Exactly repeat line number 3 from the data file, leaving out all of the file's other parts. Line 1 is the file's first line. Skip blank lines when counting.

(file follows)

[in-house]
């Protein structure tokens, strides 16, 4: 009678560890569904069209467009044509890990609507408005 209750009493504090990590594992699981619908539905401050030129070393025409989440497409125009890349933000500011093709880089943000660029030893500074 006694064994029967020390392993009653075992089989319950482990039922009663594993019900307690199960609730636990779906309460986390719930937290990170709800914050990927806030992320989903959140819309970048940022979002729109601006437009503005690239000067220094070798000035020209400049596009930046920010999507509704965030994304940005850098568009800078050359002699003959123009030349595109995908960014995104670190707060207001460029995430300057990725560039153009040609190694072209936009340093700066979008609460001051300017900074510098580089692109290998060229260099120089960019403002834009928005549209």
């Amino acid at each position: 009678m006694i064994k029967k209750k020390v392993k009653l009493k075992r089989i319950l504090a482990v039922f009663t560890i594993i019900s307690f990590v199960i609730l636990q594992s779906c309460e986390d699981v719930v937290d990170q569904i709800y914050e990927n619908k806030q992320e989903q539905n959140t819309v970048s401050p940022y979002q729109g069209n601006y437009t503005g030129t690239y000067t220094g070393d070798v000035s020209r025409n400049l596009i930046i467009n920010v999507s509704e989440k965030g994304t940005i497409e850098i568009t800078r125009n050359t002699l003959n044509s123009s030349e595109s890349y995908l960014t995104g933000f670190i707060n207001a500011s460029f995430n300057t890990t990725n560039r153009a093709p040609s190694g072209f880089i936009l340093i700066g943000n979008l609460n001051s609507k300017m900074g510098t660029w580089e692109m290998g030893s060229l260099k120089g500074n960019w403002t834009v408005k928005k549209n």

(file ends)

């Amino acid at each position: 009678m006694i064994k029967k209750k020390v392993k009653l009493k075992r089989i319950l504090a482990v039922f009663t560890i594993i019900s307690f990590v199960i609730l636990q594992s779906c309460e986390d699981v719930v937290d990170q569904i709800y914050e990927n619908k806030q992320e989903q539905n959140t819309v970048s401050p940022y979002q729109g069209n601006y437009t503005g030129t690239y000067t220094g070393d070798v000035s020209r025409n400049l596009i930046i467009n920010v999507s509704e989440k965030g994304t940005i497409e850098i568009t800078r125009n050359t002699l003959n044509s123009s030349e595109s890349y995908l960014t995104g933000f670190i707060n207001a500011s460029f995430n300057t890990t990725n560039r153009a093709p040609s190694g072209f880089i936009l340093i700066g943000n979008l609460n001051s609507k300017m900074g510098t660029w580089e692109m290998g030893s060229l260099k120089g500074n960019w403002t834009v408005k928005k549209n």